I'm an Associate Professor in the Rutgers Department of Linguistics, where I also serve as the Graduate Program Director.
I'm a formal and computational semanticist using computer science, type theory, and lambda calculus to develop scalable, compositional, and implemented models of how language is generated, parsed, and understood.
Programming languages are unlike natural language in many ways, but they are, after all, languages—with form, meaning, and a systematic relationship between the two. The connection between linguistic semantics and functional programming is especially close: in both domains, complex concepts or procedures are built compositionally, by iteratively applying functions to arguments. My research uses techniques developed for modularly extending pure functional languages with side effects (e.g., monads and applicative functors) as engines for better and more explanatory models of meaning composition in natural language.
As long as I've been a linguist, I've been fascinated by quantification, scope, indefiniteness, anaphora, and ellipsis, interacting domains in which the relationship between form and meaning is especially rich, and revealing. I've developed new frameworks for doing semantics in the presence of dynamic effects (state) and alternatives (nondeterminism). I have longstanding interests and projects in Combinatory Categorial Grammar, (semantic) parsing, and continuations. And I am a fan of implementing semantic theories as runnable, debuggable code.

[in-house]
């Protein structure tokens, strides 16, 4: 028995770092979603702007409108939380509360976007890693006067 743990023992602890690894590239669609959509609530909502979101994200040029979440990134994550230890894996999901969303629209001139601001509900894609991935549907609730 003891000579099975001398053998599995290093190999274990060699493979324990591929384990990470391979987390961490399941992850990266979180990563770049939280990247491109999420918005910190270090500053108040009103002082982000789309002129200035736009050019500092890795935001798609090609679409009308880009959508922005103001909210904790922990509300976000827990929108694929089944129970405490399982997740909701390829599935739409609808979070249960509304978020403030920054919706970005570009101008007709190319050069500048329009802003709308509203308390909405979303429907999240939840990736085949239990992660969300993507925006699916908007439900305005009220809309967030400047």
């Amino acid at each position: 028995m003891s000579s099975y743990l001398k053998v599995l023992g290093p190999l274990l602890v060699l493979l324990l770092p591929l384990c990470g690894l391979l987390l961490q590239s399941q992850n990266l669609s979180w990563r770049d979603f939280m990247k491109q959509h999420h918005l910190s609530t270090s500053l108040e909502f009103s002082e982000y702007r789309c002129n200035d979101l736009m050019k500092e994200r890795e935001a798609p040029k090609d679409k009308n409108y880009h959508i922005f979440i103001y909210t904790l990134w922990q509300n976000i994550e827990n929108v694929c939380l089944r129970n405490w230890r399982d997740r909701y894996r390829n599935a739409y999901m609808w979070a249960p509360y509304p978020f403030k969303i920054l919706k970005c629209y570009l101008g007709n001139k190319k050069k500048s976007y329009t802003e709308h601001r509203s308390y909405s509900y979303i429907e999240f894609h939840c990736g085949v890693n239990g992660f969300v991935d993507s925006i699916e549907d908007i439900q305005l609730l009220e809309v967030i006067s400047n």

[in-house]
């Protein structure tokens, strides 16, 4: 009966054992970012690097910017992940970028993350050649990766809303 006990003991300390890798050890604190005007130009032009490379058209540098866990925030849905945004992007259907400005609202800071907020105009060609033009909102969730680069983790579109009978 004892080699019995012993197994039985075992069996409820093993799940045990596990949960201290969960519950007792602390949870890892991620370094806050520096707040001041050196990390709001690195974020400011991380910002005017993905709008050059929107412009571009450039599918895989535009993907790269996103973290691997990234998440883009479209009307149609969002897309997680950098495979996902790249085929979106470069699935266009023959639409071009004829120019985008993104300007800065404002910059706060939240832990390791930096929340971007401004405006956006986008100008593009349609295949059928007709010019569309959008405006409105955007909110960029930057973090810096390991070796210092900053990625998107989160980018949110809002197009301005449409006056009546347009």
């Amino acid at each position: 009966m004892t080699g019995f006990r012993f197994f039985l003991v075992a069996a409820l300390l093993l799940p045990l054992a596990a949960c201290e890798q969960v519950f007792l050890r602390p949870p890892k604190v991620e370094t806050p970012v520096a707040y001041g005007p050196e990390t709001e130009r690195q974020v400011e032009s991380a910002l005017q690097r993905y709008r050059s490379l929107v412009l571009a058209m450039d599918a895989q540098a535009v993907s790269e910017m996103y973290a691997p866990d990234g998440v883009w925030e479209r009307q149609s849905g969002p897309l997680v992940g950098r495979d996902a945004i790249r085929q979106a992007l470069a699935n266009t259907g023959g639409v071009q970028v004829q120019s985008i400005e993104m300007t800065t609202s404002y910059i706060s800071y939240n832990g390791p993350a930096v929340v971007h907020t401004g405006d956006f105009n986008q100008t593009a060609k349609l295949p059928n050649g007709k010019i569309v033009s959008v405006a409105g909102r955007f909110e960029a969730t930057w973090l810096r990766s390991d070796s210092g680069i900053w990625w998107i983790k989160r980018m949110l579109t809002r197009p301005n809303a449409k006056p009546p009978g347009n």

At Rutgers I teach courses at the undergraduate and graduate levels in formal semantics, computational linguistics, and general linguistics.
You can find further details of my academic life, including papers, talks, course materials, and PhD students, in my CV. My github is here.
Email me at